The Lac du Flambeau Chippewa Housing Authority recently secured nearly $15 million in financing through the Low Income Housing Tax Credit (LIHTC) program to build and substantially renovate a combined 44 homes. This remarkable accomplishment will help the community combat overcrowding and a shortage of housing.
The Chippewa Housing Authority (CHA) is building 20 new single-family homes, a community center and a park, while simultaneously rehabilitating another 24 houses for members of the Lac du Flambeau Band of Lake Superior Chippewa Indians. These two separate projects are referred to as Lac du Flambeau Chippewa Housing Authority #1 and #2 (LDF CHA #1 and CHA #2) and represent $24.6 million in development.
Together, they’ll help to address an estimated shortage of 400 homes in the Lac du Flambeau community while also strengthening the Tribe’s future and sovereignty.
“One of the long-term benefits of these projects is that it will help the Tribe be able to sustain Tribal membership here in the community,” CHA Executive Director Jeff Ackley said. “They will not have to move off the reservation to find other housing.”
To fund the developments, CHA partnered with Travois to successfully apply for two 2022 LIHTC allocations from the Wisconsin Housing and Economic Development Association (WHEDA). LDF CHA #2 is the first Tribal LIHTC new construction project to have been awarded in Wisconsin since 2014.
“It’s quite an accomplishment for the Chippewa Housing Authority to be under construction on two LIHTC projects at once. In such a competitive environment, developers are lucky to receive one allocation of credits per funding round, so for CHA to receive two awards was quite a feat,” Travois Vice President for Housing Development Bryan Schuler said. “The community of Lac du Flambeau has not seen this level of transformative development since CHA’s prior LIHTC projects in 1998 and the early 2000s.”
In August, CHA closed with equity investor RBC Community Investments. As part of the LIHTC process, RBC Community Investments will provide nearly $15 million in equity that doesn’t need to be repaid.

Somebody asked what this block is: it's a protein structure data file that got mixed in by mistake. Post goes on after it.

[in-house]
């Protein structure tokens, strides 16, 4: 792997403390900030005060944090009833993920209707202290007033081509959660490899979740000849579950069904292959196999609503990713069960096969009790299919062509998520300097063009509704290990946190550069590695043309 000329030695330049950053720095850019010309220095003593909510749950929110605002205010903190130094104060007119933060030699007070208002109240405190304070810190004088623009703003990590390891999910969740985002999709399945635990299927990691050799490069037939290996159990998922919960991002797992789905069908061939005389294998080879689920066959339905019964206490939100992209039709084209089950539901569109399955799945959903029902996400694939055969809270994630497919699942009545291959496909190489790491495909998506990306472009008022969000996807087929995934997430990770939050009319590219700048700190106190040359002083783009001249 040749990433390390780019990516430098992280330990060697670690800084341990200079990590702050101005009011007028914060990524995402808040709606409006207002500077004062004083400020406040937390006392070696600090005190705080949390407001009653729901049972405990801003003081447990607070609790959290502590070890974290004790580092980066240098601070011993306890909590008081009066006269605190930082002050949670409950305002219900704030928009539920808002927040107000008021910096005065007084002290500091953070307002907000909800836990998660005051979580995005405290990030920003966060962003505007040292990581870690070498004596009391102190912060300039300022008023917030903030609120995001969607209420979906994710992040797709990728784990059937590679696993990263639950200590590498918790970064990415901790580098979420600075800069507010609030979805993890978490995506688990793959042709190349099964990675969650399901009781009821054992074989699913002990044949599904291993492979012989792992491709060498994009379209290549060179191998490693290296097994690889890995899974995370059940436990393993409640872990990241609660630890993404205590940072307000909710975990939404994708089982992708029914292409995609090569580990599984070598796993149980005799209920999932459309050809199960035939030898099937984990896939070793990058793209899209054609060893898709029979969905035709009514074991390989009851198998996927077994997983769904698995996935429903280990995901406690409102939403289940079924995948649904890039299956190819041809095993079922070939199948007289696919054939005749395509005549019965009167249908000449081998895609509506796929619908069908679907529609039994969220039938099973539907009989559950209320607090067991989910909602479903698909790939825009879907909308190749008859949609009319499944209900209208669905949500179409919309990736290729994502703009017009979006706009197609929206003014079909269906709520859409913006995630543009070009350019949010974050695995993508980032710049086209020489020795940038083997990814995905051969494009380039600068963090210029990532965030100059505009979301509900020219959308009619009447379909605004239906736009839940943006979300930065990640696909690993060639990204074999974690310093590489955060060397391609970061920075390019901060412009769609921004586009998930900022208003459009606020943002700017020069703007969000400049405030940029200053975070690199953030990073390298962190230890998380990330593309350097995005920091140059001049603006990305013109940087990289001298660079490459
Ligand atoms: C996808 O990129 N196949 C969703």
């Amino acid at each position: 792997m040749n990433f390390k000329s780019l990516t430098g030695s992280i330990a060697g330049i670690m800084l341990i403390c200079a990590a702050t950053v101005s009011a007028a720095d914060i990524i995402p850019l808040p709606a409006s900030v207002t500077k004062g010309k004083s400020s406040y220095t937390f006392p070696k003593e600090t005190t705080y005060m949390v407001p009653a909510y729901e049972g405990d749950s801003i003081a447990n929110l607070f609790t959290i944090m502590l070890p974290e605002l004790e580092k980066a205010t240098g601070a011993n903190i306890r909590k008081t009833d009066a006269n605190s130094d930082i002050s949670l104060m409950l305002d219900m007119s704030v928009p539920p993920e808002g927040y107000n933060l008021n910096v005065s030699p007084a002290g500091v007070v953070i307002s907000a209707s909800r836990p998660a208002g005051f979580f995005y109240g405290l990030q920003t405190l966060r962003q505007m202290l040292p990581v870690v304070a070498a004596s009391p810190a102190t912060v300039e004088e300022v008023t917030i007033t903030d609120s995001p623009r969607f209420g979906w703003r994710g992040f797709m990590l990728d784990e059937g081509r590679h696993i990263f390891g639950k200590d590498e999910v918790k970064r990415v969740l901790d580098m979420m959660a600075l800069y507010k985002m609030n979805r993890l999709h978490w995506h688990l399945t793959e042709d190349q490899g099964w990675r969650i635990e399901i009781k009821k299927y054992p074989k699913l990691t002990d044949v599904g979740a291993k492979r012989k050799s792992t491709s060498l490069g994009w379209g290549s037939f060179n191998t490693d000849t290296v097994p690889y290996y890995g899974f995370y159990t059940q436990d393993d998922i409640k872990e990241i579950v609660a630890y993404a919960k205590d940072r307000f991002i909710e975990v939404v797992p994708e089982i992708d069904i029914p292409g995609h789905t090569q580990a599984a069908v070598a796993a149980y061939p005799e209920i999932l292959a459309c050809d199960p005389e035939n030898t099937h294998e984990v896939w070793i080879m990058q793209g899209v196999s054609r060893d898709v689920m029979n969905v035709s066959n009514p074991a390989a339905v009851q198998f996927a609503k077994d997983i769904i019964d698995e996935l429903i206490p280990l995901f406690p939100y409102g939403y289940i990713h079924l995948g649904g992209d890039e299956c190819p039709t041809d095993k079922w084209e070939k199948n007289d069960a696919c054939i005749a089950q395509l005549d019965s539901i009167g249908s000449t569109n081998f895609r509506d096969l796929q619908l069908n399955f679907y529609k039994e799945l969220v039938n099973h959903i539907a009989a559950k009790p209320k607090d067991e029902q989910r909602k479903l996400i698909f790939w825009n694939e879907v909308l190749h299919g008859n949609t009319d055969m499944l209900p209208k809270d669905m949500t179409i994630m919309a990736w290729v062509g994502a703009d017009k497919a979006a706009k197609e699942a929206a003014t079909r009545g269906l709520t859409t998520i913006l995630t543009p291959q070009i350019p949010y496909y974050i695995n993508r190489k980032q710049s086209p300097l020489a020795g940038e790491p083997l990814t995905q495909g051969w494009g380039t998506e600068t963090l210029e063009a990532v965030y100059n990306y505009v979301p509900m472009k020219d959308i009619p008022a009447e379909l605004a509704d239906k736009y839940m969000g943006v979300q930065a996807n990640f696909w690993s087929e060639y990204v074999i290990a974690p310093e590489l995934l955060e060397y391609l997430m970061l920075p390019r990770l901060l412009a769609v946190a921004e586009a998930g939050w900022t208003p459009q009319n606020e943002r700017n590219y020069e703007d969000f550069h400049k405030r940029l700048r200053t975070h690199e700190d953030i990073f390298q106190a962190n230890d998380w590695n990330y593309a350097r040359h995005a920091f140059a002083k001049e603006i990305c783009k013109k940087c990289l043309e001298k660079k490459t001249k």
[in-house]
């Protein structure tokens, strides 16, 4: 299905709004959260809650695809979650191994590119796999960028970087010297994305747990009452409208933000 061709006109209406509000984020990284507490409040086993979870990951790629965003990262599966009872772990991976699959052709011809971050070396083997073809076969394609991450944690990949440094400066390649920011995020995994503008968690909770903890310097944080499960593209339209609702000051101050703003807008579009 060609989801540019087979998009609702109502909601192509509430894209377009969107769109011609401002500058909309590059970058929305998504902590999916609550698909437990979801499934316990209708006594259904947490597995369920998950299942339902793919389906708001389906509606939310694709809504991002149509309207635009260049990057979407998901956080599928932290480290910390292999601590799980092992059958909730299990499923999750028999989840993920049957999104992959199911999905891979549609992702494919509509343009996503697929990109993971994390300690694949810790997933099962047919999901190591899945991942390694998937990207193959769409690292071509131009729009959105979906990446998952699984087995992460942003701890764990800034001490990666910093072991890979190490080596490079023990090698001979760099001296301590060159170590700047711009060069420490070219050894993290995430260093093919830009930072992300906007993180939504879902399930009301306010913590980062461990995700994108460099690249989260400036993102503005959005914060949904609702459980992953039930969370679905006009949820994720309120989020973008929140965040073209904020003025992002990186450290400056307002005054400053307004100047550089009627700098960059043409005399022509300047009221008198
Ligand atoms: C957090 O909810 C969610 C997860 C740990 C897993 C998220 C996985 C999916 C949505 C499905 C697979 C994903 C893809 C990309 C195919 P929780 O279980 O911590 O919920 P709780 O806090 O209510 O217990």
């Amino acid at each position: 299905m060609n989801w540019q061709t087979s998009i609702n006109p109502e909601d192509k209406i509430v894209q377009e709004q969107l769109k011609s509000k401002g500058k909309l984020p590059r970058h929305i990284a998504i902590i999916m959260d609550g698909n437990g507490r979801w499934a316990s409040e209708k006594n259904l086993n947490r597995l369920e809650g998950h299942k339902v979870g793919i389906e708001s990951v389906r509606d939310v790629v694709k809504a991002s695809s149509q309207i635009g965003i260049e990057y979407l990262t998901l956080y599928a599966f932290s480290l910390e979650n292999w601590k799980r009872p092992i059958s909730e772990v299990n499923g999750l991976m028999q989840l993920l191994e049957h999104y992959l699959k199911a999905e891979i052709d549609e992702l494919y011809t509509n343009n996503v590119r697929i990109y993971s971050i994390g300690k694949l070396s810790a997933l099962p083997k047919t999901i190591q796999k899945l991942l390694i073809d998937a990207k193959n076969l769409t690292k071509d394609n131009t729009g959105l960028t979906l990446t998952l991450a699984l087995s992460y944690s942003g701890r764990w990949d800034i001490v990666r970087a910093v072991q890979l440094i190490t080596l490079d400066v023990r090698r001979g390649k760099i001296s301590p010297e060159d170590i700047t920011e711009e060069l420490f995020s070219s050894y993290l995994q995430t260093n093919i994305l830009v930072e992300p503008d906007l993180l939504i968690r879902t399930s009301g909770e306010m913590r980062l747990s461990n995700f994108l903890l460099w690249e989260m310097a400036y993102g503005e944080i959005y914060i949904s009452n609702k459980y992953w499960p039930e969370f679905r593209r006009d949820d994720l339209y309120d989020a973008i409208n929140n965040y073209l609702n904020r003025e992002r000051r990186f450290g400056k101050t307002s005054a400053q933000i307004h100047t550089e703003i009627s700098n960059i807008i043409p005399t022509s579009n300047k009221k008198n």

“I think this is quite a monumental feat for a community to do that because a lot of times the developers that are applying for tax credits are the huge developers. They have a means to be able to do that, but we have a path and a way to be able to do that too in our Tribal communities.” Ackley said.
CHA acquired funding from several other sources to cover the remaining costs. The housing authority received $3.7 million through the American Rescue Plan Act and a $750,000 Affordable Housing Program (AHP) grant from the Federal Home Loan Bank of Des Moines.
The CHA Board of Commissioners, the Tribal Council and the Tribe’s Business Development Corporation collaborated to fill a remaining gap in funding.
“Despite several obstacles, they were able to successfully close both projects with an equity investor and commence construction before the winter settles in” Travois project manager Abby Day said. “The homes will accommodate larger family sizes and include design features such as front porches and garages to fit the needs of the Band’s members. Forty-four new and substantially renovated homes is a huge win for their community!”
LDF CHA LIHTC #1
The Tribe’s first LIHTC development comprises the rehabilitation of 24 single-family, including 15 ranch homes and nine split-level homes. The existing three-bedroom homes will be updated to feature four bedrooms and an additional bathroom to accommodate larger families and reduce overcrowding.
Travois architects have incorporated several green building techniques in the rehabilitation to lower energy use and utility costs for residents. Each home will receive new energy efficient windows and doors, increased wall and attic insulation, and high-efficiency HVAC systems.
The homes will serve members living at or below 60% of the area median income with certain units set aside for supportive services and veterans.
LDF CHA LIHTC #2
The second LIHTC development consists of 20 new single-family homes with two-, three- and four-bedroom layouts. Travois architects custom designed the new homes to feature open floor plans, covered front porches and kitchens with island or peninsula seating. Mudrooms with garage or exterior door access will act as an airlock in colder winter months.
The homes will serve members living at or below 60% of the area median income, ranging from families with children to elders. There will be a set aside of units for unhoused relatives, people with special needs, residents who need supportive services and veterans.
Additionally, a new community building will include a community room, a full kitchen, an office, and a large front porch to facilitate events for members of the neighborhood, as well as a park with a playground.